Just because I built my daughter's computer backward doesn't mean you have to do the same.
As I told you last week, the main inspiration for Annie's new PC was her heartfelt desire to own a translucent green machine with matching keyboard and mouse. The particular model she wanted came from a company called Suntek (www.suntekgroup.com), which, while it would sell me a case, didn't make computers.
Well, OK, it does look pretty neat, even if a tad pricey. By the time I'd bought and equipped it with a power supply and fan, it cost more than $150, and I hadn't even bought the rest of the components. Let's say, hypothetically, you don't love your daughter and are willing to settle for something less fancy. You could get by for about half as much. Here's what to look for:
Type of case: Most of the time you're going to want a midsized vertical ATX case. Smaller, and you run out of expansion bays rather quickly; bigger, unless you're building a file server, is unwieldy. These guys are all standardized, so if you buy an ATX case, and an ATX motherboard, all the relevant holes and slots line up. We'll talk more about board specifications in the coming weeks, but for now, plan on using the ATX standard.
A decent midtower case should have room for three 31/2-inch drives, three 51/4- inch drives, and accommodate a board with up to seven input/output slots.
The power supply is a big deal. This is the transformer thingy with a fan and a bunch of wires running out of it that you plug into the motherboard, disk drives and other powered components. While there are premium-grade power supplies worth buying (see www.pcpowercooling.com), the biggest determinant of quality is sheer wattage. A lot of people will tell you that you can get away with a 250- or even a 200-watt power supply. Sure, if you're willing to put up with occasional crashes. Don't get cheap on us here: Go for 300 watts. Not only does this give you more power for additional drives and cards, it gives you a cushion against voltage fluctuations. If you opt for an AMD Duron or Athlon processor, as you probably will, be sure the power supply is rated to handle them.
As long as we're overbuilding our computer, also try for an extra case fan or two that you'll install yourself. Most computers benefit from more cooling since excess heat shortens component life and can also bring down your system. Most cases come with one fan, with room for more. I've added one to my daughter's PC, and two to my own.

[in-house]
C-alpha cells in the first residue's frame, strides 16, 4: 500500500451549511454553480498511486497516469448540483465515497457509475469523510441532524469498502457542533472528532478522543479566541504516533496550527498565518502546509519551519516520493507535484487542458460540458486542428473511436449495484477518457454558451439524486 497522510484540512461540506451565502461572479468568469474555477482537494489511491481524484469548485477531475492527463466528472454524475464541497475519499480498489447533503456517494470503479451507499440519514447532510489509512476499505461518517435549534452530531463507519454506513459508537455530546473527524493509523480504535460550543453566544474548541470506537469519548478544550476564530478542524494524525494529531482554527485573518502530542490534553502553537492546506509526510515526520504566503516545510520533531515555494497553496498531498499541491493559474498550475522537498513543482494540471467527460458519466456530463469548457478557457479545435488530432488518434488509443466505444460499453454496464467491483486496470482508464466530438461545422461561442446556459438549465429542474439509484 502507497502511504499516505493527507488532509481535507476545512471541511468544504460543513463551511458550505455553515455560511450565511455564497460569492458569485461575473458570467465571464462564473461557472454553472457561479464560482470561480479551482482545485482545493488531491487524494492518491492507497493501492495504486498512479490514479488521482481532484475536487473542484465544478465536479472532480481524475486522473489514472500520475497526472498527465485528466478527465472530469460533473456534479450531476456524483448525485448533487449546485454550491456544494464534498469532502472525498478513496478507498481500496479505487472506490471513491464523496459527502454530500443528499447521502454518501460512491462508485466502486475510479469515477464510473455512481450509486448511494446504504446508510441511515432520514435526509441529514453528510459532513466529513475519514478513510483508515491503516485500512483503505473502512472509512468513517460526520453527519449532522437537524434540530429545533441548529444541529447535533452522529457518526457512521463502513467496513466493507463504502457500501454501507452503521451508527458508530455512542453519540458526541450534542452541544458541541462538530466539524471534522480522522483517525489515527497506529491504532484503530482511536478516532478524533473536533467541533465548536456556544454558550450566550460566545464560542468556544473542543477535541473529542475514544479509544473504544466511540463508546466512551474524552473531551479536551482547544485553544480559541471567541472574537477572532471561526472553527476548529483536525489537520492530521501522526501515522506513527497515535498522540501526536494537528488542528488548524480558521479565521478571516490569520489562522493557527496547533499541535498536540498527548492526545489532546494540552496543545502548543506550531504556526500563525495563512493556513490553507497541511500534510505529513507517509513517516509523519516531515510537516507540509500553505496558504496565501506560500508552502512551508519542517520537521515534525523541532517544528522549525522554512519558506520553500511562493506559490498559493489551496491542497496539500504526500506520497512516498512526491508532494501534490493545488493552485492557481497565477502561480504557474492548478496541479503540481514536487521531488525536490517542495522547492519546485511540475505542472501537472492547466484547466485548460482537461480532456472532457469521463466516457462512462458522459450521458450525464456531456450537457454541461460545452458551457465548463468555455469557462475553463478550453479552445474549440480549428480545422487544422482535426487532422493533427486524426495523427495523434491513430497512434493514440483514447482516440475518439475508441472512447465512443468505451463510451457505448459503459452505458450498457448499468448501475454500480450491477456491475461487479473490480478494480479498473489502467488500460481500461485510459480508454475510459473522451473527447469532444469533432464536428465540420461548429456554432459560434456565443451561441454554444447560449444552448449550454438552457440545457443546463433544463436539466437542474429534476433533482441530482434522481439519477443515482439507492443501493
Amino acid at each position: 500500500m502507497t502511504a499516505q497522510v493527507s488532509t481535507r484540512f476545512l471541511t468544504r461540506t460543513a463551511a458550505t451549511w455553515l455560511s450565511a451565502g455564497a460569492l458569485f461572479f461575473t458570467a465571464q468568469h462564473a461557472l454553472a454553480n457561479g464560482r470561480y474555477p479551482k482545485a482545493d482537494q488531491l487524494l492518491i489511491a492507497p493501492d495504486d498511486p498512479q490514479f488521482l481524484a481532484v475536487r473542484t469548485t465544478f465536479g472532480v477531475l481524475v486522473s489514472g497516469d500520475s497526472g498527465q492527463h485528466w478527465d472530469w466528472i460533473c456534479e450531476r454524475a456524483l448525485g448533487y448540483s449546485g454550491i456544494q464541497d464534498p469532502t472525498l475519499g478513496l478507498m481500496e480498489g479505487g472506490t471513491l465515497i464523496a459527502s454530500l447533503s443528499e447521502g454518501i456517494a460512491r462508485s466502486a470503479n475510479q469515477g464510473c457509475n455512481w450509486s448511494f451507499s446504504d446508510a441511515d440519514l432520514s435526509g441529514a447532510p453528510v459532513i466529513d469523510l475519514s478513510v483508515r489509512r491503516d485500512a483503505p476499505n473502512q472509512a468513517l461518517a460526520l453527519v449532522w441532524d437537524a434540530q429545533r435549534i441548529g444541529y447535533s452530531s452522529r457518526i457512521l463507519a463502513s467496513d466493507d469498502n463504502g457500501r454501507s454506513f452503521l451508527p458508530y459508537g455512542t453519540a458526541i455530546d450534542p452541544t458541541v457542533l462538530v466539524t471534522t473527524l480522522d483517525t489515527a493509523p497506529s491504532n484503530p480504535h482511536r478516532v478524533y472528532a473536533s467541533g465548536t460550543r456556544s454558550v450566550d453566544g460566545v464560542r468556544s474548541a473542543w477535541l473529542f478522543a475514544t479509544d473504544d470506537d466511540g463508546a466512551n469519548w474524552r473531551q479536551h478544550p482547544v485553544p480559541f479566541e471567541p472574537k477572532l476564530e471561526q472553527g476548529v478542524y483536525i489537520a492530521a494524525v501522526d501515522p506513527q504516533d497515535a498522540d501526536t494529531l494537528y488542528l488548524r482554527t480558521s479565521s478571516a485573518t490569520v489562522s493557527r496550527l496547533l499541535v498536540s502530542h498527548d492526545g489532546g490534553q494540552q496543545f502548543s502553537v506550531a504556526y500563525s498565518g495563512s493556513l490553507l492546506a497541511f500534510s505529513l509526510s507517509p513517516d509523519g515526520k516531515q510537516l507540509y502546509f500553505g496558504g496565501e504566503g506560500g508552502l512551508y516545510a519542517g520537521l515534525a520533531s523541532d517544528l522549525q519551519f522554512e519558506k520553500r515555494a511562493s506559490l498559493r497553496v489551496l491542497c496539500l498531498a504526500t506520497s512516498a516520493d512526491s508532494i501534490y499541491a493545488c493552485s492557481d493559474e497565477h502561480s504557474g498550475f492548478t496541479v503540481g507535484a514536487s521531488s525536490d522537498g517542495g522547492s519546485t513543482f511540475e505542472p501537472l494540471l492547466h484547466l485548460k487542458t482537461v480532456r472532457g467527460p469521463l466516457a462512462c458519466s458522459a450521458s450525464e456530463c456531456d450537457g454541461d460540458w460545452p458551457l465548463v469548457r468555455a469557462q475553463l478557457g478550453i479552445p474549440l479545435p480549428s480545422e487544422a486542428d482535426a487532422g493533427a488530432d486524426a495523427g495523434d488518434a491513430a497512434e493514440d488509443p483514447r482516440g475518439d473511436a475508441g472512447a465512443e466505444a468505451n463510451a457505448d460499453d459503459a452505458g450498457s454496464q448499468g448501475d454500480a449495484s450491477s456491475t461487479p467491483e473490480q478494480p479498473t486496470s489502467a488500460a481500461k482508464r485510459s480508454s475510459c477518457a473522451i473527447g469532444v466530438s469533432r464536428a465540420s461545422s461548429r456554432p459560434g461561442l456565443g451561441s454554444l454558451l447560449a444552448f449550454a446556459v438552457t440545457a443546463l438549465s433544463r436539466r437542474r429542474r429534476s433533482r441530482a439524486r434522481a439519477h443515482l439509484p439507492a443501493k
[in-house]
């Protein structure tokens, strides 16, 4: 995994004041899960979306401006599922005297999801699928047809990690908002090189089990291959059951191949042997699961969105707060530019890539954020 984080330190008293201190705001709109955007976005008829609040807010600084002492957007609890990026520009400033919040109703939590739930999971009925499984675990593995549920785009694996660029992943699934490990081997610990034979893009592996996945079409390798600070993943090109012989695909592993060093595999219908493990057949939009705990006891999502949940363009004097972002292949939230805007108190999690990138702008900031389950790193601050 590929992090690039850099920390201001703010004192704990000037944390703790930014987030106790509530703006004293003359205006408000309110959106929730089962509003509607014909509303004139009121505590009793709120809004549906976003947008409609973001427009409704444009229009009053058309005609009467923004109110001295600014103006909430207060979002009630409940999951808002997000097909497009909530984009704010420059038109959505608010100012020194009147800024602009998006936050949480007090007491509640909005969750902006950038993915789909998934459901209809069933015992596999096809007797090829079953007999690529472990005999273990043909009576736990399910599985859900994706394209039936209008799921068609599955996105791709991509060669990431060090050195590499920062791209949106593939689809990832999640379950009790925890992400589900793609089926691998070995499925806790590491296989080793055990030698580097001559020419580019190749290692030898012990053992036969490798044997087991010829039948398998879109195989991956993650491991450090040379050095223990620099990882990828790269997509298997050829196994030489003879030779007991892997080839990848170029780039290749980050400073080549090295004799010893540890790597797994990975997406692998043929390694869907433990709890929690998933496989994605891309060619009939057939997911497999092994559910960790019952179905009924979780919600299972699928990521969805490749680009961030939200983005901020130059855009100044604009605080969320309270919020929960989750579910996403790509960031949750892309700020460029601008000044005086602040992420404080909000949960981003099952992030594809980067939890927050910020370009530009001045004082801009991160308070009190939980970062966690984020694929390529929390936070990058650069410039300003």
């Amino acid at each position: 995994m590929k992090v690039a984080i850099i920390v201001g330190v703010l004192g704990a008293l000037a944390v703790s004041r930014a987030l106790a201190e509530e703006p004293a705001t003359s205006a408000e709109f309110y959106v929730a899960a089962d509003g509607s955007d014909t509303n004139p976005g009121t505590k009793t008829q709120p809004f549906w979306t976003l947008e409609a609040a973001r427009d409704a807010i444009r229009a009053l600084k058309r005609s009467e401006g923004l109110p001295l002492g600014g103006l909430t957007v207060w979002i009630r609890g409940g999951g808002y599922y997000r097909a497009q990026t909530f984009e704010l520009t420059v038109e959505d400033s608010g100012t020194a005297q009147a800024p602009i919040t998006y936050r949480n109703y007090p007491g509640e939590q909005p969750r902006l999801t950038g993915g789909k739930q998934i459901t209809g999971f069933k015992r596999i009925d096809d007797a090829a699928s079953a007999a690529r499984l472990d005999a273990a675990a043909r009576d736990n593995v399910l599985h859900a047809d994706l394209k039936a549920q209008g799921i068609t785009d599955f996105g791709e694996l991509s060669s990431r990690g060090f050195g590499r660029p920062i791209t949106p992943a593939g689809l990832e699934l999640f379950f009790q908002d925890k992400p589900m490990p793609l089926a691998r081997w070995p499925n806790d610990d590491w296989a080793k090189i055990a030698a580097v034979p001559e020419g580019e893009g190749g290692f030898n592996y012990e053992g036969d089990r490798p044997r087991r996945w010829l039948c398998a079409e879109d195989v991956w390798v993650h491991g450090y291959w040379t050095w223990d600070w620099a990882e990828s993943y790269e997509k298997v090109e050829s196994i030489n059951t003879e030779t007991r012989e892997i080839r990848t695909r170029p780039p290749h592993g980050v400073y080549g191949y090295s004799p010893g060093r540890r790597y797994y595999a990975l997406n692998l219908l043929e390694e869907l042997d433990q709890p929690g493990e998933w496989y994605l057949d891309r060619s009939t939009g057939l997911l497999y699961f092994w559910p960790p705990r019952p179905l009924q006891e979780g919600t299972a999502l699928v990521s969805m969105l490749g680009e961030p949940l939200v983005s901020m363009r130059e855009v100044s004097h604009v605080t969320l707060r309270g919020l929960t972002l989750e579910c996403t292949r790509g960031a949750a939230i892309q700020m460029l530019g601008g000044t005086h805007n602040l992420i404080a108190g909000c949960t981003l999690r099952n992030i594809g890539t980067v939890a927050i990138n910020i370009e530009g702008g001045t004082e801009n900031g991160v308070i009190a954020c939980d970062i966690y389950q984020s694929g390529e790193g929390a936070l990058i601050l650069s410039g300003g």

People who overclock their systems, i.e., run the processor at higher-than-rated speed, could have four or even six fans. More cooling also helps the computer cope with odd environmental conditions. Mine, for example, is stuffed underneath a corner desk, an area that gets particularly warm. The add-on fans easily cured overheating.
Figure about 10 bucks per fan. About the only downside with more fans is more noise.
Accessibility may or may not matter to you. With the usual case, you undo three or four screws at the back, then slide the whole cover to the back, which often means disconnecting all the cables that run into it - a pain in the neck. Better cases such as Annie's allow you to remove the side panels individually, and retain the wires that are attached in the back. This is a great convenience when changing cards, but for goodness sake be sure to unplug the power cord on the PC and monitor when you mess with the innards.
Some manufacturers worth checking out because they make high-performance cases: www.in-win.com, www.coolermaster.com and www.antec-inc.com. Tiger Direct (www.tigerdirect.com) has a pretty good selection of ho-hum but sturdy and not-too- expensive cases, but get the company's paper catalog. If you love your daughter or son, see www.colorcase.com for the good stuff. If you're into the weird, take a look at www.pcmods.com. Not that a window and sound-sensitive neon lighting in the side of your case will necessarily make it run any better, but it sure impresses the neighbors.
Just about any company that sells computer components can sell you a decent case, and many offer packages that include a motherboard and processor that are often the best deal. Check the exact specs of what you're buying: The number of fans may vary, some throw in a floppy drive for free, while others charge extra for a power supply.
While we're on the subject of cases, here's another electromechanical component that's worth a bigger than usual investment: the heat sink and cooling fan that clips onto your microprocessor. Without this type of active cooling, most of today microprocessors get so hot they'll burn out quickly.
Most chip vendors will sell you a fan, too, but it's usually better to buy the fan and chip separately. A top-of-the-line fan such as the $80 Swiftech MC462 allows your processor to run as much as 20degrees cooler than a $15 so-so unit, which in turn translates into longer life and better overclocking. Tom's Hardware Guide, which covers all kinds of components, has a super review that will tell you everything you need to know about chip coolers. See www4.tomshardware.com/cpu/01q2/010521. While you're a t it, check out his plans for a liquid chip cooler you can build yourself for about $150 - a tad crazy for normal people, but no worse than windowed neon cases. Heck, maybe you can figure out how to make circulating fluid glow.
Brainerd Dispatch ©2013. All Rights Reserved.